Unlicensed street dentists teeth filling Gap for the poor in India

Oct 6, 2016 | | Say something

Ignoring the curious and noisy buses, street dentist Allah Baksh dipped his hands into the mouth of a patient to adapt a bright set of dentures for $ 12 in the Indian city of Bangalore.

Unlicensed Street Dentists Filling Tooth Gap for the Poor in India Calle unlicensed dentist teeth filling Gap for the poor in India

With its plastic stool, mirror and glass display cases teeth, Baksh is among hundreds of these dentists frowned upon by their counterparts licensed in modernizing India quickly. But the 54-year-old insists he is providing an essential service to tens of millions of poor who can not afford a visit to a sterile clinic.


“There are millions of poor people in this country who can not afford expensive dental treatment, but also have the right to be treated and look good. I know this is not hygienic at all, but if I can start using sophisticated tools, the poor won ‘t come here, “Baksh said.

From shoeshine dentists, hairdressers and cooks, street services are an ingrained part of life in India, especially for the poor.

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80 cents a tooth

Baksh was never formally trained as a dentist, instead learn their skills from his father, who arrived in 1984 to the southern backwater, sleepy now become a regional IT hub and thriving metropolis. Together with his nephew younger brother, son and Baksh established his clinic 14 years ago outside a bus stop, which together make dentures and fit for about 20 customers a day.

A full set of teeth, molded and ready to fit in 30 minutes, costs as little as Rs. 800 ($ 12), while a single false tooth sells for Rs. 50 (80 cents). The tools are washed thoroughly with soap and water, but not disinfected. The teeth in all shapes and sizes are made in China and India from dental cement. soft pink adhesive is then molded to the gums and teeth stuck in, with dentists saying that his work has a duration of at least four years.

India passed a law in 1948 that allows only licensed dentists to treat patients, but vague formulation and outdated legislation on exactly what constitutes a dentist has allowed many others are not registered to operate.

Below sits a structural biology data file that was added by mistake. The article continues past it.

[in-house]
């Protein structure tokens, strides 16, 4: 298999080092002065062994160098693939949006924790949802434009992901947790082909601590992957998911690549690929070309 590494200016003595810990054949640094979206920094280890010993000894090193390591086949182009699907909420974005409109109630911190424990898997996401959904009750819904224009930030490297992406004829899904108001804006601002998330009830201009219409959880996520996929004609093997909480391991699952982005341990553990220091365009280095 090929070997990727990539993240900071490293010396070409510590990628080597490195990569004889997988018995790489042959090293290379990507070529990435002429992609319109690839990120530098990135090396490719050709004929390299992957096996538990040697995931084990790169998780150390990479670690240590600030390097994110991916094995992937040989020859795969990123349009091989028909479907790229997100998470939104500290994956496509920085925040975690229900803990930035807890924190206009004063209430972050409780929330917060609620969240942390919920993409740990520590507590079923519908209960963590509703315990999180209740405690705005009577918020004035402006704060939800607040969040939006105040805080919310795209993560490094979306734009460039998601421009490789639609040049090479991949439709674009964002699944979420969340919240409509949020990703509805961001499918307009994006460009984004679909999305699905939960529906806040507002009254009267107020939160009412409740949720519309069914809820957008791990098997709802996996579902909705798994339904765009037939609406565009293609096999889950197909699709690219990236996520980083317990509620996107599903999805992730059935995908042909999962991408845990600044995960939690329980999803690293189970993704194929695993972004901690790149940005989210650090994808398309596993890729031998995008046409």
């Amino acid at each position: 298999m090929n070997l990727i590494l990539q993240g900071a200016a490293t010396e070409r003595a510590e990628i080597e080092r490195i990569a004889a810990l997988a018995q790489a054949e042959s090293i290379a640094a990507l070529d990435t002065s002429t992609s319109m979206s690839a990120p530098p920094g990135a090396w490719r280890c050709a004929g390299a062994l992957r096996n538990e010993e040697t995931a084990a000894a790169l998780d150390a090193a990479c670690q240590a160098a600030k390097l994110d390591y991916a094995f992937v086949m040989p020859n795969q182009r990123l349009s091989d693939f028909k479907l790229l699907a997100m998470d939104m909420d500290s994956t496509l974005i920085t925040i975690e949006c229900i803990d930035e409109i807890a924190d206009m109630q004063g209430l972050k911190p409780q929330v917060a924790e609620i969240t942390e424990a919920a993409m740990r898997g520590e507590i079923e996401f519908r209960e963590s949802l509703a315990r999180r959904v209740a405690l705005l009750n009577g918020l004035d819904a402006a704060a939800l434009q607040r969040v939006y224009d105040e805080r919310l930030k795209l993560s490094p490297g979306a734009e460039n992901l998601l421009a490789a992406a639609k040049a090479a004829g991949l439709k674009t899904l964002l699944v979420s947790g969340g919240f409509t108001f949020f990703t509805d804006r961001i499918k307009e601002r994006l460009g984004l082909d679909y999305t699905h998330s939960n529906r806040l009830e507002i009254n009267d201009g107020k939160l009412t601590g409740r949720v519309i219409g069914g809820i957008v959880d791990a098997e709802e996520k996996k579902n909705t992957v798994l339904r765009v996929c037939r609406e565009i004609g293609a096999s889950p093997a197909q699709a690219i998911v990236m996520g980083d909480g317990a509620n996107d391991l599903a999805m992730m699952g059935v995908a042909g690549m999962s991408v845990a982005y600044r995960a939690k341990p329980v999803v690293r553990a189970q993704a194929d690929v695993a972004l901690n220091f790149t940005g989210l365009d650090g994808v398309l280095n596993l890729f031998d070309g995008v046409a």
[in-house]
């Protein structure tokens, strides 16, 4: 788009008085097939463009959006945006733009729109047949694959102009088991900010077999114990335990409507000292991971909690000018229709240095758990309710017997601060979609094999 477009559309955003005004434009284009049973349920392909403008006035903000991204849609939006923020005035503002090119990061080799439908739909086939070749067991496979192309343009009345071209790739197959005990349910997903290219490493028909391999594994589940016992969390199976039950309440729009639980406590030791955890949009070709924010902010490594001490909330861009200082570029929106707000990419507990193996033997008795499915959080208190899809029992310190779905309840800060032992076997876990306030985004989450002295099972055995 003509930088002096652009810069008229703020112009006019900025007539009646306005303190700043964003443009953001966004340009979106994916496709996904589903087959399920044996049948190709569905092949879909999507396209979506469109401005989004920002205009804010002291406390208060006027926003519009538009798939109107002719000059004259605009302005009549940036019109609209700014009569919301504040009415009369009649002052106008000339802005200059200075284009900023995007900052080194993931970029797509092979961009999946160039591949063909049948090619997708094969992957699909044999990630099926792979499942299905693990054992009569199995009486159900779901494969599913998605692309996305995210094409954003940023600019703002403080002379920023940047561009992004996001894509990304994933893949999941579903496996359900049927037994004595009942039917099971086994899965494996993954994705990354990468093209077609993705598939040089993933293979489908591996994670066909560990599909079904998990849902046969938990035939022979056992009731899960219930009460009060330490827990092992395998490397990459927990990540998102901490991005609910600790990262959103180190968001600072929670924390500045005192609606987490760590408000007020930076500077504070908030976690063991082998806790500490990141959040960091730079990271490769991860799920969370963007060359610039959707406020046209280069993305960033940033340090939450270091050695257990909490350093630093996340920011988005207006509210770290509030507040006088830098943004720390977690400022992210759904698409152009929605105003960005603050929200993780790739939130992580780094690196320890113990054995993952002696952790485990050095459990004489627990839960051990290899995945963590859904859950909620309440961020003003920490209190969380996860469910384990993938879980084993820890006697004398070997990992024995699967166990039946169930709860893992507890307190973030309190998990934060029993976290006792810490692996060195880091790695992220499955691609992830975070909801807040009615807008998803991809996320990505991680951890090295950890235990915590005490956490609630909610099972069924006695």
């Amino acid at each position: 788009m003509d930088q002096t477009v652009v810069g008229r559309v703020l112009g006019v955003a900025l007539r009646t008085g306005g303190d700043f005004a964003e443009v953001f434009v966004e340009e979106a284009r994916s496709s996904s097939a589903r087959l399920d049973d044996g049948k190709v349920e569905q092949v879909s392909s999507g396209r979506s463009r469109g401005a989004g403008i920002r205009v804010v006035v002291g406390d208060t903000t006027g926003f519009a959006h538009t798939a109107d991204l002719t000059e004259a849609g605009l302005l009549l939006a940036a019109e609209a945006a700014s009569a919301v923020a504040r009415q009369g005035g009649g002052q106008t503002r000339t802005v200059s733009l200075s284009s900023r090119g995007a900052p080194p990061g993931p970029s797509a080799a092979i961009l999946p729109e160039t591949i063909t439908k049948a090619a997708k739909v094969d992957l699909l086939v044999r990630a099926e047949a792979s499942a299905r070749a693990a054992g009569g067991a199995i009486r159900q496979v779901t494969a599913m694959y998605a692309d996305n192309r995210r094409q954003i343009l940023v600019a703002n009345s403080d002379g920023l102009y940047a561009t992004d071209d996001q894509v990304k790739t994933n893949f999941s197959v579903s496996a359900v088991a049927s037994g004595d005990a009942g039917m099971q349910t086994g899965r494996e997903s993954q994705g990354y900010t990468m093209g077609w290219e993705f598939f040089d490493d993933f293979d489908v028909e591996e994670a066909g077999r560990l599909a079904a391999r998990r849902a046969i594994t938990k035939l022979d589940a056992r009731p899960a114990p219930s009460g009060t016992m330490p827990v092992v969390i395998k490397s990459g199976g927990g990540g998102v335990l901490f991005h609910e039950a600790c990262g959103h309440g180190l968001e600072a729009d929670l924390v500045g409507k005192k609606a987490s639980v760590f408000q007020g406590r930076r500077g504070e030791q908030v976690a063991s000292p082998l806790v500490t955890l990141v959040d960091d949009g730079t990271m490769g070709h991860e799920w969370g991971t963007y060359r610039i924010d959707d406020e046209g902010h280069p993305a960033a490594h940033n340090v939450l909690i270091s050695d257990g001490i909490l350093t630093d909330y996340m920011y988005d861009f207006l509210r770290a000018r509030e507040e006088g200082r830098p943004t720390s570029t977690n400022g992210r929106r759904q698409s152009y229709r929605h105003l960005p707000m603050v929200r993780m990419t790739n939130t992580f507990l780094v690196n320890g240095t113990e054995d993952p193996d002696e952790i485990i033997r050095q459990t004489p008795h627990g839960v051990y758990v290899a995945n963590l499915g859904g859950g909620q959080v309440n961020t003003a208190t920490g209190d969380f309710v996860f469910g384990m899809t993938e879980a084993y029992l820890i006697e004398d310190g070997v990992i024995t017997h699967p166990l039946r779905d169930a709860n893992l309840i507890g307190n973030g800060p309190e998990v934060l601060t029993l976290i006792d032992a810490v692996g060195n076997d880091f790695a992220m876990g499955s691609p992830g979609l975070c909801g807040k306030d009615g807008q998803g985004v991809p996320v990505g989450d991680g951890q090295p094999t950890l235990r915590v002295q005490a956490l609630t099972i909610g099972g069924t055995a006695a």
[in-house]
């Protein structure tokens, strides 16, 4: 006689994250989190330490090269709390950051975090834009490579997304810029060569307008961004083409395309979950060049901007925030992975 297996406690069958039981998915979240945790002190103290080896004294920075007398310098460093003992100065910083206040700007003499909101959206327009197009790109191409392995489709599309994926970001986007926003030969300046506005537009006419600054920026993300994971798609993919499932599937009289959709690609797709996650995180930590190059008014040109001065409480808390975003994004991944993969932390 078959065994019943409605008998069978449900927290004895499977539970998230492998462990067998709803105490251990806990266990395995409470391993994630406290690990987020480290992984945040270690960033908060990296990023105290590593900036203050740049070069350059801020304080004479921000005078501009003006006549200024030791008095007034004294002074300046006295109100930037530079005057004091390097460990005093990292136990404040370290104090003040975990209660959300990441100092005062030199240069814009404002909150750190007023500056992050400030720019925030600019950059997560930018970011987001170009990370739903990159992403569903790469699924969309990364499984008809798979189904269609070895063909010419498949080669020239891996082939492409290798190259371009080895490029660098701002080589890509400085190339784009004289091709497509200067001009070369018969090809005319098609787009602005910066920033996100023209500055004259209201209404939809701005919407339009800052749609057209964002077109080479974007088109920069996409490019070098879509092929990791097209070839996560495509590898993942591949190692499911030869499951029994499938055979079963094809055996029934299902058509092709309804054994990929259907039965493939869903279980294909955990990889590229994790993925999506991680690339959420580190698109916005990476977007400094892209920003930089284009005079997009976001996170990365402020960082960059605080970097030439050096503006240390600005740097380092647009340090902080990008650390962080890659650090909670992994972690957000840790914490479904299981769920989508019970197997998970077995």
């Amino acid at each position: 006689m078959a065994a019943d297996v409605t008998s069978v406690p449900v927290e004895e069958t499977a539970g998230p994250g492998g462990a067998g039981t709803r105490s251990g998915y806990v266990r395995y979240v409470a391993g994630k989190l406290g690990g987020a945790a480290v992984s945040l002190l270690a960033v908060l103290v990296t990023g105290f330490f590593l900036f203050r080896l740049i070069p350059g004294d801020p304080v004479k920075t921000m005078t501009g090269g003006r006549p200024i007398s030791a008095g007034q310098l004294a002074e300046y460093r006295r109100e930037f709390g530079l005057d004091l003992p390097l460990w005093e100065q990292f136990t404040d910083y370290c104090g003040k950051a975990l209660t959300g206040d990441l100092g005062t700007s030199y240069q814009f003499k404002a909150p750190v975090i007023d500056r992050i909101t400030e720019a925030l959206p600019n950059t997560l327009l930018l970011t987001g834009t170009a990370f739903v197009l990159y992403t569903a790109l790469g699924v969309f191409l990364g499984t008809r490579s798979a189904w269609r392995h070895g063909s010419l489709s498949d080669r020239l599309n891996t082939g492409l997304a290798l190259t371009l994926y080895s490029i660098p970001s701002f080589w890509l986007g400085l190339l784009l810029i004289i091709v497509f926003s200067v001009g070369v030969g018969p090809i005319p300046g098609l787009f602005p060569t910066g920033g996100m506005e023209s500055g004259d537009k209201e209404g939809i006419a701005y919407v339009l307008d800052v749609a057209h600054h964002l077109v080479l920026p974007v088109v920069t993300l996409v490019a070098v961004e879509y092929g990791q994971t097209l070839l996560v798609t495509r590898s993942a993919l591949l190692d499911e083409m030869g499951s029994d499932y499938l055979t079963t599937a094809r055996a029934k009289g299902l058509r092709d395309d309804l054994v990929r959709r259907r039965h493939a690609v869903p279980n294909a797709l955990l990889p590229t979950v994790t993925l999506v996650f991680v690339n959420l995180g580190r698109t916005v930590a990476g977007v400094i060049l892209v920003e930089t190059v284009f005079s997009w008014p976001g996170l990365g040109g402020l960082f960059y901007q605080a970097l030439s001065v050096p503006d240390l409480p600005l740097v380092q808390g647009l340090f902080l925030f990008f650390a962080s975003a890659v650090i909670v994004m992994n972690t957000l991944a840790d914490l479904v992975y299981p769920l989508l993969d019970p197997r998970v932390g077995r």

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In big cities like New Delhi and Mumbai, numbers dentist Street have declined in recent years in the growing of HIV / AIDS and other diseases awareness, increasing income levels of the client, and dentist graduates increased. But still they thrive in smaller cities and towns, but few perform root canals, fillings or other operations.

“There must be thousands of them. The oral health care (industry) is in its infancy and, surprisingly, we have no figures even qualified dentists in India.” Ashok Dhoble, secretary general of the Indian Dental Association.

Dhoble said 30,000 graduates join the profession each year, but India still has only one dentist for every 10,000 people in urban areas and around 250,000 in rural areas, according to the National Library of Medicine. Dhoble brand unlicensed dentists charlatans not worth the risk, despite the lack ultra cheap services offered by licensed professionals for the poor.

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“Ban them and they will be forced to look for another job. We can not have a cheap treatment as an excuse to continue this practice,” he said.

Status Symbol

Dentist Satvinder Singh, 48, said his profession is slowly dying due to the growth of formal industry dentist India, along with more hygiene-conscious customers.

“A few decades I used to get 30 customers a day ago. I hardly see two now,” Singh said.

Singh said a few decades ago, traders from the market, the largest in Asia, close spices align their false teeth silver and gold, considered a status symbol. “Earlier rich and poor alike would visit us but now we are looked down on,” he said.

Meanwhile, Baksh is adamant that is improving the lives of the poor, and that his family will continue the tradition. “We have thousands of satisfied customers who not only pay us, but give us your blessings.”

Source: AFP

This article was originally published on medindia.net

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